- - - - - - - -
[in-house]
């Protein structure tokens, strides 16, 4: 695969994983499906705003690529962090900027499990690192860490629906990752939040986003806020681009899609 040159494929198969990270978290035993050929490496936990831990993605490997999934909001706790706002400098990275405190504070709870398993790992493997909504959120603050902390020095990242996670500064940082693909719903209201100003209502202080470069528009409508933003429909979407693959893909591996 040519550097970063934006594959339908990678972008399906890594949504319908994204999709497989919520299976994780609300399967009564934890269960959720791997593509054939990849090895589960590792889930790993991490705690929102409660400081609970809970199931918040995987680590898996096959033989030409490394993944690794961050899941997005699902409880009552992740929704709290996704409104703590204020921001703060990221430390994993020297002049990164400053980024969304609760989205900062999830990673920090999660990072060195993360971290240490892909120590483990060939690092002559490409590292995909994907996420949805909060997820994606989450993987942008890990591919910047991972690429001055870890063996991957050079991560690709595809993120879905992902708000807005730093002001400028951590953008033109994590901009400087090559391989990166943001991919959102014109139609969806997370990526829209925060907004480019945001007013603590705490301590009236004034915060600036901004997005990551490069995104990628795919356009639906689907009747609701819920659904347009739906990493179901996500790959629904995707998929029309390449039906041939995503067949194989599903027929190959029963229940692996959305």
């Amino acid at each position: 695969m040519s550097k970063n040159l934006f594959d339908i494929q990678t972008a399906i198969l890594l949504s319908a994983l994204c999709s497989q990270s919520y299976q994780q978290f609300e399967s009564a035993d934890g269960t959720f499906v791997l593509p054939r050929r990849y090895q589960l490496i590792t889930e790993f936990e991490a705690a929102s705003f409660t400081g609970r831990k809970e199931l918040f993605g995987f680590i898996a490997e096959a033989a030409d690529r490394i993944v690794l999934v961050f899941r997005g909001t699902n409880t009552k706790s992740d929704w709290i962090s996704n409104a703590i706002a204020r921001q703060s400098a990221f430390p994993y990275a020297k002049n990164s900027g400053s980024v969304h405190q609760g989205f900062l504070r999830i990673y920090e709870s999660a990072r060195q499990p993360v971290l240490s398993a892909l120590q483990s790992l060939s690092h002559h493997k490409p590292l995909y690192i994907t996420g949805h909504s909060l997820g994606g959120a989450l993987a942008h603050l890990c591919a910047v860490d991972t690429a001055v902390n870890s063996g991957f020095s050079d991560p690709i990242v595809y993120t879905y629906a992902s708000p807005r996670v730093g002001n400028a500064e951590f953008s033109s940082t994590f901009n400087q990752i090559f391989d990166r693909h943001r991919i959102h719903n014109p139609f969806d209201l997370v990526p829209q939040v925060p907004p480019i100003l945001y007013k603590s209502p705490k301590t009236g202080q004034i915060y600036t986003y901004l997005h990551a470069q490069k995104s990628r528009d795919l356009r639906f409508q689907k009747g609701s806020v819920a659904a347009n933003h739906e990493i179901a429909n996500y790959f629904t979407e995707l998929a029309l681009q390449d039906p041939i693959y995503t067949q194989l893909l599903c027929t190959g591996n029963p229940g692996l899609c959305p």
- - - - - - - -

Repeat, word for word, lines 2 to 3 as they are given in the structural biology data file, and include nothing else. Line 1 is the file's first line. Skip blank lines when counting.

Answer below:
């Protein structure tokens, strides 16, 4: 695969994983499906705003690529962090900027499990690192860490629906990752939040986003806020681009899609 040159494929198969990270978290035993050929490496936990831990993605490997999934909001706790706002400098990275405190504070709870398993790992493997909504959120603050902390020095990242996670500064940082693909719903209201100003209502202080470069528009409508933003429909979407693959893909591996 040519550097970063934006594959339908990678972008399906890594949504319908994204999709497989919520299976994780609300399967009564934890269960959720791997593509054939990849090895589960590792889930790993991490705690929102409660400081609970809970199931918040995987680590898996096959033989030409490394993944690794961050899941997005699902409880009552992740929704709290996704409104703590204020921001703060990221430390994993020297002049990164400053980024969304609760989205900062999830990673920090999660990072060195993360971290240490892909120590483990060939690092002559490409590292995909994907996420949805909060997820994606989450993987942008890990591919910047991972690429001055870890063996991957050079991560690709595809993120879905992902708000807005730093002001400028951590953008033109994590901009400087090559391989990166943001991919959102014109139609969806997370990526829209925060907004480019945001007013603590705490301590009236004034915060600036901004997005990551490069995104990628795919356009639906689907009747609701819920659904347009739906990493179901996500790959629904995707998929029309390449039906041939995503067949194989599903027929190959029963229940692996959305």
């Amino acid at each position: 695969m040519s550097k970063n040159l934006f594959d339908i494929q990678t972008a399906i198969l890594l949504s319908a994983l994204c999709s497989q990270s919520y299976q994780q978290f609300e399967s009564a035993d934890g269960t959720f499906v791997l593509p054939r050929r990849y090895q589960l490496i590792t889930e790993f936990e991490a705690a929102s705003f409660t400081g609970r831990k809970e199931l918040f993605g995987f680590i898996a490997e096959a033989a030409d690529r490394i993944v690794l999934v961050f899941r997005g909001t699902n409880t009552k706790s992740d929704w709290i962090s996704n409104a703590i706002a204020r921001q703060s400098a990221f430390p994993y990275a020297k002049n990164s900027g400053s980024v969304h405190q609760g989205f900062l504070r999830i990673y920090e709870s999660a990072r060195q499990p993360v971290l240490s398993a892909l120590q483990s790992l060939s690092h002559h493997k490409p590292l995909y690192i994907t996420g949805h909504s909060l997820g994606g959120a989450l993987a942008h603050l890990c591919a910047v860490d991972t690429a001055v902390n870890s063996g991957f020095s050079d991560p690709i990242v595809y993120t879905y629906a992902s708000p807005r996670v730093g002001n400028a500064e951590f953008s033109s940082t994590f901009n400087q990752i090559f391989d990166r693909h943001r991919i959102h719903n014109p139609f969806d209201l997370v990526p829209q939040v925060p907004p480019i100003l945001y007013k603590s209502p705490k301590t009236g202080q004034i915060y600036t986003y901004l997005h990551a470069q490069k995104s990628r528009d795919l356009r639906f409508q689907k009747g609701s806020v819920a659904a347009n933003h739906e990493i179901a429909n996500y790959f629904t979407e995707l998929a029309l681009q390449d039906p041939i693959y995503t067949q194989l893909l599903c027929t190959g591996n029963p229940g692996l899609c959305p």